European ports hit hard by Coronavirus lockdowns
Trade gateways across the world have been hit by the coronavirus pandemic, but European ports have been the hardest hit. This is because up to two-thirds of ports are reporting significant declines in ship calls this month in a sign of the deep contraction in global supply chains.
The International Association of Ports and Harbours said in a report that in the first week of May around 65% of big European ports saw up to a quarter fewer ships coming in, compared to around 40% of ports outside Europe, including those in the U.S.
The reduced port calls come due to container shipping lines sharply cutting back on sailings out of Asia, scaling back capacity on the Asia-Europe and trans-Pacific lanes which are the backbones of global trade. Cancelled sailings are expected to peak in June and then start falling if the pandemic stops spreading and lockdowns continue to be relaxed according to shipping and port executives.
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U.S. mulls paying companies, tax breaks to pull supply chains from China
Interviews with a dozen current and former government officials, industry executives and members of Congress have revealed widespread discussions underway – including the idea of a “reshoring fund” – to encourage U.S. companies to drastically revamp their relationship with China. President Donald Trump has long pledged to bring manufacturing back from overseas, but the recent spread of the coronavirus and related concerns about U.S. medical and food supply chains dependency on China are “turbocharging” new enthusiasm for the idea in the White House.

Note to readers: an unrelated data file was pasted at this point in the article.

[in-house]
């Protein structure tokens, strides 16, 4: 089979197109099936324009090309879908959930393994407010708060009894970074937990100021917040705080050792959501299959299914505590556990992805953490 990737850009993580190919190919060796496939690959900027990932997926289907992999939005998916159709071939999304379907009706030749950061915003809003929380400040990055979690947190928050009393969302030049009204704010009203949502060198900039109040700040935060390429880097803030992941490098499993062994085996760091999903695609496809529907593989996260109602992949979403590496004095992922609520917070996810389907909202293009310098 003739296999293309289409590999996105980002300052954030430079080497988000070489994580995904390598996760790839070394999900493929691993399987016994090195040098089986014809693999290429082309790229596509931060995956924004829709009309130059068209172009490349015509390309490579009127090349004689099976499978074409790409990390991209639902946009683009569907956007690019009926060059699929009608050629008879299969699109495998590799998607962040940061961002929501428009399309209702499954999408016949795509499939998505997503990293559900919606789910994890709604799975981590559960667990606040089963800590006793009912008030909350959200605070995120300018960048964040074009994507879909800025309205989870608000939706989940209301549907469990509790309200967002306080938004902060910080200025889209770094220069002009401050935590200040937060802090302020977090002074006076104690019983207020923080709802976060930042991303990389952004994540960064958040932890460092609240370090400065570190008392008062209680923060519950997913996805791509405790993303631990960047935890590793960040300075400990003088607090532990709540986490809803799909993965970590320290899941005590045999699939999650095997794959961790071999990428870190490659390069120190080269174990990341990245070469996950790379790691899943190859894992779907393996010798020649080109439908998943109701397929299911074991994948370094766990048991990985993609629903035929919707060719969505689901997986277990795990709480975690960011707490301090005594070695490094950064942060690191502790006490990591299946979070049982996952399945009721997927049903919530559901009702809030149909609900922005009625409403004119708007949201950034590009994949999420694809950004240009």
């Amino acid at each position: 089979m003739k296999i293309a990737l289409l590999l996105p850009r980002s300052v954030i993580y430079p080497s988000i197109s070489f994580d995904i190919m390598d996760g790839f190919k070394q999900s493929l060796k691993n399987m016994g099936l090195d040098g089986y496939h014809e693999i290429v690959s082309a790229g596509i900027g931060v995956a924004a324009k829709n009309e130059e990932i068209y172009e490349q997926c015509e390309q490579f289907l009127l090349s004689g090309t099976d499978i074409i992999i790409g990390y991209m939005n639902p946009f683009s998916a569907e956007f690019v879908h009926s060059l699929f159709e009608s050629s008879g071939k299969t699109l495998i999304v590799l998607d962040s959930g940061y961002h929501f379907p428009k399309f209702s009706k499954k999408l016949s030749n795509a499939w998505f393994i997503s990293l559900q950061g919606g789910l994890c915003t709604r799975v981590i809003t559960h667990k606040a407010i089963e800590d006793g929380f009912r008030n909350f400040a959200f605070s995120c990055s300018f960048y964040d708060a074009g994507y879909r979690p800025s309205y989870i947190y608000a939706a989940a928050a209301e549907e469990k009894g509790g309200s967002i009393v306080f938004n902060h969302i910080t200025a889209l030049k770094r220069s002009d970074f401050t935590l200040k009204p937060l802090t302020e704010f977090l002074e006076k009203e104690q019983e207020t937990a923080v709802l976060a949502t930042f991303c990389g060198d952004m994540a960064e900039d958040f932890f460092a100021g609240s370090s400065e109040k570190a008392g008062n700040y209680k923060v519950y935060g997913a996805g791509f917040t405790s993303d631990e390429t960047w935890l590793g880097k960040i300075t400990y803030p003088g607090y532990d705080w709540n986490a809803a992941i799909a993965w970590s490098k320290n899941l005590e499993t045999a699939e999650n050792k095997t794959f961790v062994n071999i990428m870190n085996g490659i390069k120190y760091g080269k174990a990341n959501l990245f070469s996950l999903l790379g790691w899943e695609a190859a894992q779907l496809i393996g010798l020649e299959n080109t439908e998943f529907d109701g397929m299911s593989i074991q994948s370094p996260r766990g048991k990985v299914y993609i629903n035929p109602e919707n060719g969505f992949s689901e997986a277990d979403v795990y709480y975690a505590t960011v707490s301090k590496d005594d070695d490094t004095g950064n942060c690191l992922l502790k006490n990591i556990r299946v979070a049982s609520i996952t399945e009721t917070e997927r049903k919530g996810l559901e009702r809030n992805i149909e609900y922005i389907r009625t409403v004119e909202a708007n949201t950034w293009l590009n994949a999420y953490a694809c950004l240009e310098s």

The president has signed an executive order that gave a U.S. overseas investment agency new powers to help manufacturers in the United States. The goal is to “produce everything America needs for ourselves and then export to the world, and that includes medicines.”, according to the president. Yet the Trump administration itself remains divided over how best to proceed, and the issue is unlikely to be addressed in the next fiscal stimulus to offset the coronavirus downturn.
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Brexit will mean checks on goods crossing Irish Sea, government admits
The UK government has privately conceded there will be post-Brexit checks on goods crossing the Irish Sea, months after the Prime Minister, Boris Johnson, insisted there would be no such trade barriers. In a letter to the executive office of the Northern Irish Assembly, the government confirmed there would be border control posts in three ports, Belfast, Warrenpoint and Larne.
“The sum total of that, and without breaching executive confidentiality … [is that the] British government has confirmed it will urgently put in place detailed plans with the executive, which does include the physical posts at ports of entry,” Dylan Kearney, a junior minister in the executive office at Northern Irish Assembly, confirmed at a select committee session in Belfast.
While the many political parties are debating as to whether these measures are the correct measures, they will come into place in next year whether there is a Brexit trade deal or not.
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Have a lovely and safe weekend!